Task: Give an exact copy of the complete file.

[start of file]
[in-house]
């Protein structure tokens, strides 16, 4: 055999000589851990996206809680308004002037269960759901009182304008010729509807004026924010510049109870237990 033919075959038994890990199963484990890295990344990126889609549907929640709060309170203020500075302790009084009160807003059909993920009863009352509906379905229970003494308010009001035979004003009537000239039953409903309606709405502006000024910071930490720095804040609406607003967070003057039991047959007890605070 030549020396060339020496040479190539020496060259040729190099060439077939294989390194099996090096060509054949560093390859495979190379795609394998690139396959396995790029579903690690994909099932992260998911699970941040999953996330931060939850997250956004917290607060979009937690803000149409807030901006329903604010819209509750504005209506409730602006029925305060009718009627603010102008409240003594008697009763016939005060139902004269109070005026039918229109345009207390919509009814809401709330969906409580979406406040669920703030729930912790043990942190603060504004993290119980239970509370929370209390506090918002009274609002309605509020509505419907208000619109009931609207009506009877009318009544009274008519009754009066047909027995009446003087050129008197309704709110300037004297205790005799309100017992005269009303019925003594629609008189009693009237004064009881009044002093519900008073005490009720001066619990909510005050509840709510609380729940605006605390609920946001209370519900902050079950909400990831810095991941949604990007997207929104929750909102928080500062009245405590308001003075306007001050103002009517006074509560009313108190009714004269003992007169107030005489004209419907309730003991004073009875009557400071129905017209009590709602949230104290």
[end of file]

[in-house]
């Protein structure tokens, strides 16, 4: 055999000589851990996206809680308004002037269960759901009182304008010729509807004026924010510049109870237990 033919075959038994890990199963484990890295990344990126889609549907929640709060309170203020500075302790009084009160807003059909993920009863009352509906379905229970003494308010009001035979004003009537000239039953409903309606709405502006000024910071930490720095804040609406607003967070003057039991047959007890605070 030549020396060339020496040479190539020496060259040729190099060439077939294989390194099996090096060509054949560093390859495979190379795609394998690139396959396995790029579903690690994909099932992260998911699970941040999953996330931060939850997250956004917290607060979009937690803000149409807030901006329903604010819209509750504005209506409730602006029925305060009718009627603010102008409240003594008697009763016939005060139902004269109070005026039918229109345009207390919509009814809401709330969906409580979406406040669920703030729930912790043990942190603060504004993290119980239970509370929370209390506090918002009274609002309605509020509505419907208000619109009931609207009506009877009318009544009274008519009754009066047909027995009446003087050129008197309704709110300037004297205790005799309100017992005269009303019925003594629609008189009693009237004064009881009044002093519900008073005490009720001066619990909510005050509840709510609380729940605006605390609920946001209370519900902050079950909400990831810095991941949604990007997207929104929750909102928080500062009245405590308001003075306007001050103002009517006074509560009313108190009714004269003992007169107030005489004209419907309730003991004073009875009557400071129905017209009590709602949230104290």